1-CD Digipac (4-plated) with 32-page booklet, 24 tracks, playing time approx. 72 mns.
This is the story of an exciting discovery. The very first recorded examples of calypso music.
When researching aspects of the history of the Caribbean, American ethnologist Dick Spottswood unexpectedly uncovered an unknown musical treasure. From the depth of a library he fished out several flat cardboard boxes containing matrixes. The accompanying note said the recordings were made by a 12-piece jazz orchestra from Trinidad in 1912: Lovey's Trinidad String Band.
Who were these musicians We do not know much about them, and the internet doesn't either. It is known, though that in May 1912 the dance band embarked on a tour to the United States of America as reported by the 'Port-of-Spain Gazette' a couple of days before their departure. The ensemble had been founded by violinist Lovey (real name: George R. Baillie) during the last decade of the 19th century. So by 1912 they were by no means unknown in their home country.
We can't say for certain which cities, festivals and ballrooms the Trinidad instrumentalists visited in the U.S.A. But this is clear: they stayed in New York City from late June into July 1912 where they recorded several songs of South American rhythms, first in the studio of the Victor Talking Machine Company, then at the Columbia Phonograph Company. In doing so, George R. Baillie and his men made musical history; they were the first to bring the sound of Calypso onto records.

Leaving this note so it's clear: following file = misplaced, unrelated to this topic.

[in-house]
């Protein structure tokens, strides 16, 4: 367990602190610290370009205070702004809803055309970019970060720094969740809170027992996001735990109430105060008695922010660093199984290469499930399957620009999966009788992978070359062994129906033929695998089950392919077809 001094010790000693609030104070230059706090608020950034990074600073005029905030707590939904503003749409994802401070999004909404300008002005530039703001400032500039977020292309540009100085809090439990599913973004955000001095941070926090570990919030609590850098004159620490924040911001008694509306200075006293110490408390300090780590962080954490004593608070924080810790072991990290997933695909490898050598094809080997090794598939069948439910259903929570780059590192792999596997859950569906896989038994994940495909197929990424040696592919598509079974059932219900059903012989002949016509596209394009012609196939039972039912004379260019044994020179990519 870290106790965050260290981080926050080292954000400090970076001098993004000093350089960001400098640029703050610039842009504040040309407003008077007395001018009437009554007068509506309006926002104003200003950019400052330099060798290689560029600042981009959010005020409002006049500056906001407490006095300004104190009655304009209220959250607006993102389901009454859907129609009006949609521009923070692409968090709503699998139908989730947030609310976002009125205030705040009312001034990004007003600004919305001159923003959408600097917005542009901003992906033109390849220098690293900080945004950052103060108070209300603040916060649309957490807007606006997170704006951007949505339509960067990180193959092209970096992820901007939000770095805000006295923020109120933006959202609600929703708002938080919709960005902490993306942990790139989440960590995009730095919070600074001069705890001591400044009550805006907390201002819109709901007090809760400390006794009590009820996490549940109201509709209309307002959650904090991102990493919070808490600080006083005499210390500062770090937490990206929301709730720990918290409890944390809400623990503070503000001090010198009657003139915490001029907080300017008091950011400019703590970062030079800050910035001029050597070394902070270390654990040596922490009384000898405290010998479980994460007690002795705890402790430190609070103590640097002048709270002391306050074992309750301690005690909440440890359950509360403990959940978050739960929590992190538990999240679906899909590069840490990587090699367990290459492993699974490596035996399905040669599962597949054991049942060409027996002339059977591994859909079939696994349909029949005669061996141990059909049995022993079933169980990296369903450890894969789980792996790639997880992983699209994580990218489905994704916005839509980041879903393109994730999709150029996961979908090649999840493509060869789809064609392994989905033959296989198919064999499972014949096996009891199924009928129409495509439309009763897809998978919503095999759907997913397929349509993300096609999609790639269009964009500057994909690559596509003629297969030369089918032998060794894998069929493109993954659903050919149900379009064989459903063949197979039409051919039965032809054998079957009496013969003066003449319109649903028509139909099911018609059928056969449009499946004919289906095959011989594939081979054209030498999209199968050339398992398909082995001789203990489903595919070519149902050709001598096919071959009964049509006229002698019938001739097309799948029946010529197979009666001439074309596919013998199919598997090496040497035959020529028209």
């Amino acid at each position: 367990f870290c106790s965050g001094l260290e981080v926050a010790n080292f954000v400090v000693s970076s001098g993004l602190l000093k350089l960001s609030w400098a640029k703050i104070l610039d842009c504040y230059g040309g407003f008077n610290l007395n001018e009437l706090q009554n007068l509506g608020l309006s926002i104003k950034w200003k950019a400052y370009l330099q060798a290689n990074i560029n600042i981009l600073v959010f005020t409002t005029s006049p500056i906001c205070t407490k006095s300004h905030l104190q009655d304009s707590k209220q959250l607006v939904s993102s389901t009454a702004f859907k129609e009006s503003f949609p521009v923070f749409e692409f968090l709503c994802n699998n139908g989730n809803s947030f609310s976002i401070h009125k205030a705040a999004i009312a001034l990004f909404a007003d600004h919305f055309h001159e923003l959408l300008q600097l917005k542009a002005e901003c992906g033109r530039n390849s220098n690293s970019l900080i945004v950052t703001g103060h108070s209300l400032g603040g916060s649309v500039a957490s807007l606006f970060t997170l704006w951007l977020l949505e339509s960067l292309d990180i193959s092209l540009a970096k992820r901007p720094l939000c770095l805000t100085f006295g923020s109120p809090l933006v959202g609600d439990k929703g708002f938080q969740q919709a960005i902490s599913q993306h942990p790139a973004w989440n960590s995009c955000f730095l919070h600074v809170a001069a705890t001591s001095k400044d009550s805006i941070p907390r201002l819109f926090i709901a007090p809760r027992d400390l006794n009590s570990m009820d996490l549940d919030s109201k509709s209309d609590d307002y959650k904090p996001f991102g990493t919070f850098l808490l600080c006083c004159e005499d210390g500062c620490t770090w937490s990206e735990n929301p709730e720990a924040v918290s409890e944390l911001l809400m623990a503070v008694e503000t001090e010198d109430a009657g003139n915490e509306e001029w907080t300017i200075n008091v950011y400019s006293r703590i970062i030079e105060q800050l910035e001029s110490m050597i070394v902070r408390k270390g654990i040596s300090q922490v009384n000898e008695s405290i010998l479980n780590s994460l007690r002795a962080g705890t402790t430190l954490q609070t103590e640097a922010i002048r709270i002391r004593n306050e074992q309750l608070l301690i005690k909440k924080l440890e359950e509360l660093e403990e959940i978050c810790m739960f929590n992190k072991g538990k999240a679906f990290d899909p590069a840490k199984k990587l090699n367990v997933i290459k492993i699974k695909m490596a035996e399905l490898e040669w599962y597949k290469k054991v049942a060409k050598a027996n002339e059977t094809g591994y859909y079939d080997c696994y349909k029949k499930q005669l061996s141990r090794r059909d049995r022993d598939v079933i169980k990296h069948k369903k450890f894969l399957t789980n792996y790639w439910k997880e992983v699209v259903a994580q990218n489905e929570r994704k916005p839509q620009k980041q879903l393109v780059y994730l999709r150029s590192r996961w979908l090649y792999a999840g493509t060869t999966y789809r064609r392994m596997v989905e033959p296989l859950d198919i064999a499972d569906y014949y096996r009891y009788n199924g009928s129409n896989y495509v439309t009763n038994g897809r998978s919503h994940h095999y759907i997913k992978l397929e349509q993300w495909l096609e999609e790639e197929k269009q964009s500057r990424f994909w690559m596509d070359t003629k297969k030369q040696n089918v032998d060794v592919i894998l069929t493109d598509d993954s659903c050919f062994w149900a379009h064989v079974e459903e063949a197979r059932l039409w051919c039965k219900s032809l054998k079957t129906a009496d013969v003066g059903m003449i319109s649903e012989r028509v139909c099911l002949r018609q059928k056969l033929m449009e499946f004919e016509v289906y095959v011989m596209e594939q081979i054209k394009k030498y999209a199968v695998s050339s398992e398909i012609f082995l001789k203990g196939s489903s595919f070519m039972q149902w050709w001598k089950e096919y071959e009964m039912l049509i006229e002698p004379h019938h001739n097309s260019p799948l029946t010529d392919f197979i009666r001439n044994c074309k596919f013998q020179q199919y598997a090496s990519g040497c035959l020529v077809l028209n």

Recording technology back then was in its infancy and scratches and noise were common. So it's amazing that the sound of these old, uniquely important recordings is actually pretty clear. They sound no worse than recordings from the '40s or '50s, says Richard Weize who has restored and issued many Calypso pearls from the early days of shellac records on his Bear Family Records label. For the restoration of these historic recordings he couldn't have secured the services of a better man than mastering expert Chris Zwarg from True Sound.
These completely restored masters should be of special relevance for the state of Trinidad and Tobago. Fifty years ago, in the summer of 1962, the islands finally became independent from Great Britain. The people celebrated carnival for a week, remembering and celebrating their own identity. Half a century earlier, Lovey's Original Trinidad String Band had played a substantial role in developing and promoting the identity of the people of Trinidad and Tobago.
|Calypso Dawn: 1912 (Trinidad String Band) 1|
|1:||Manuelita - Vals Espanol|
|2:||Rosenthal - Vals|
|3:||Unidentified - Vals #1|
|4:||Unidentified -Vals #2|
|5:||Unidentified - Paseo #1|
|6:||Sarah (See What You Do) -Paseo|
|7:||Oil Fields - Paseo|
|8:||Trinidad - Paseo|
|9:||Mango Vert - Paseo|
|10:||Pauline - Paseo|
|11:||Mari-Juana - Paseo|
|12:||Alexandrina - Vals|
|13:||Unidentified - Paseo #2|
|14:||Tobo Justina - Paseo|
|15:||Siempre Alegre - Vals|
|16:||Manuelito (Castro en Margarita) - Vals|
|17:||Clavel Blanco - Vals|
|18:||Flores de Trinidad - Vals|
|19:||La Liebre - Stop Vals|
|20:||Unidentified - Vals #3|
|21:||Discie You Doan Know De Law - Paseo|
|22:||Trinidad - Paseo|
|23:||Manuelita - Vals|
|24:||Sarah (See What You Do) - Paseo|